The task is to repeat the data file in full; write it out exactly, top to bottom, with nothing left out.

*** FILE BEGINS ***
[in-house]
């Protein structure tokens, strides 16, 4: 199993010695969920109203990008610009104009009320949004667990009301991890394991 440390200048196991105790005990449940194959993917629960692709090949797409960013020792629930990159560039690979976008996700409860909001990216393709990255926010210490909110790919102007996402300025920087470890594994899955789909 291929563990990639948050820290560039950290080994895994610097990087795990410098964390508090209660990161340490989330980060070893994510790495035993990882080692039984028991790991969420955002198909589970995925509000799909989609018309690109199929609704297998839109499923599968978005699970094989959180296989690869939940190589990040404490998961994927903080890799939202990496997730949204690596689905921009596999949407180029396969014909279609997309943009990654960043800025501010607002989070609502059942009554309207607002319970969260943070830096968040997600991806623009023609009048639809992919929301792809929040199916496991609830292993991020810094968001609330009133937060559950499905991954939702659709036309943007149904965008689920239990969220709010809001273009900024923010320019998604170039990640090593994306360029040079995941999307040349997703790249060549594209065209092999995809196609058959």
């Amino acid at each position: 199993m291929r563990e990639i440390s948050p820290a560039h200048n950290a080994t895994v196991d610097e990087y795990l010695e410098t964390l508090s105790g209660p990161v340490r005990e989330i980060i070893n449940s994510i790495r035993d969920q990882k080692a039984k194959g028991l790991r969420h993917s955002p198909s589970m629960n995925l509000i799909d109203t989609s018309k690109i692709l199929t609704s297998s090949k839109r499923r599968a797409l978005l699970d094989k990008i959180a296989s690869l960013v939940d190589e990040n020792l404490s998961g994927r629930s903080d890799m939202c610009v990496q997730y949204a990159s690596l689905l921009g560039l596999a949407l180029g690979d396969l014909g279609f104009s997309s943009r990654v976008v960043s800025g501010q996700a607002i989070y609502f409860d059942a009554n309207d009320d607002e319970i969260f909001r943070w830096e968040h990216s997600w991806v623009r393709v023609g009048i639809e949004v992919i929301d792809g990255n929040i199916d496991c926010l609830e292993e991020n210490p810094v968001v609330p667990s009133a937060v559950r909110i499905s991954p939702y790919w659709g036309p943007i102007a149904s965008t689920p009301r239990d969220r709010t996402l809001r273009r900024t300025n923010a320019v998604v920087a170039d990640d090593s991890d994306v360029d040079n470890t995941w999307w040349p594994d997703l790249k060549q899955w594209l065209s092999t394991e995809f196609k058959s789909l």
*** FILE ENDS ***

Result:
[in-house]
């Protein structure tokens, strides 16, 4: 199993010695969920109203990008610009104009009320949004667990009301991890394991 440390200048196991105790005990449940194959993917629960692709090949797409960013020792629930990159560039690979976008996700409860909001990216393709990255926010210490909110790919102007996402300025920087470890594994899955789909 291929563990990639948050820290560039950290080994895994610097990087795990410098964390508090209660990161340490989330980060070893994510790495035993990882080692039984028991790991969420955002198909589970995925509000799909989609018309690109199929609704297998839109499923599968978005699970094989959180296989690869939940190589990040404490998961994927903080890799939202990496997730949204690596689905921009596999949407180029396969014909279609997309943009990654960043800025501010607002989070609502059942009554309207607002319970969260943070830096968040997600991806623009023609009048639809992919929301792809929040199916496991609830292993991020810094968001609330009133937060559950499905991954939702659709036309943007149904965008689920239990969220709010809001273009900024923010320019998604170039990640090593994306360029040079995941999307040349997703790249060549594209065209092999995809196609058959």
């Amino acid at each position: 199993m291929r563990e990639i440390s948050p820290a560039h200048n950290a080994t895994v196991d610097e990087y795990l010695e410098t964390l508090s105790g209660p990161v340490r005990e989330i980060i070893n449940s994510i790495r035993d969920q990882k080692a039984k194959g028991l790991r969420h993917s955002p198909s589970m629960n995925l509000i799909d109203t989609s018309k690109i692709l199929t609704s297998s090949k839109r499923r599968a797409l978005l699970d094989k990008i959180a296989s690869l960013v939940d190589e990040n020792l404490s998961g994927r629930s903080d890799m939202c610009v990496q997730y949204a990159s690596l689905l921009g560039l596999a949407l180029g690979d396969l014909g279609f104009s997309s943009r990654v976008v960043s800025g501010q996700a607002i989070y609502f409860d059942a009554n309207d009320d607002e319970i969260f909001r943070w830096e968040h990216s997600w991806v623009r393709v023609g009048i639809e949004v992919i929301d792809g990255n929040i199916d496991c926010l609830e292993e991020n210490p810094v968001v609330p667990s009133a937060v559950r909110i499905s991954p939702y790919w659709g036309p943007i102007a149904s965008t689920p009301r239990d969220r709010t996402l809001r273009r900024t300025n923010a320019v998604v920087a170039d990640d090593s991890d994306v360029d040079n470890t995941w999307w040349p594994d997703l790249k060549q899955w594209l065209s092999t394991e995809f196609k058959s789909l």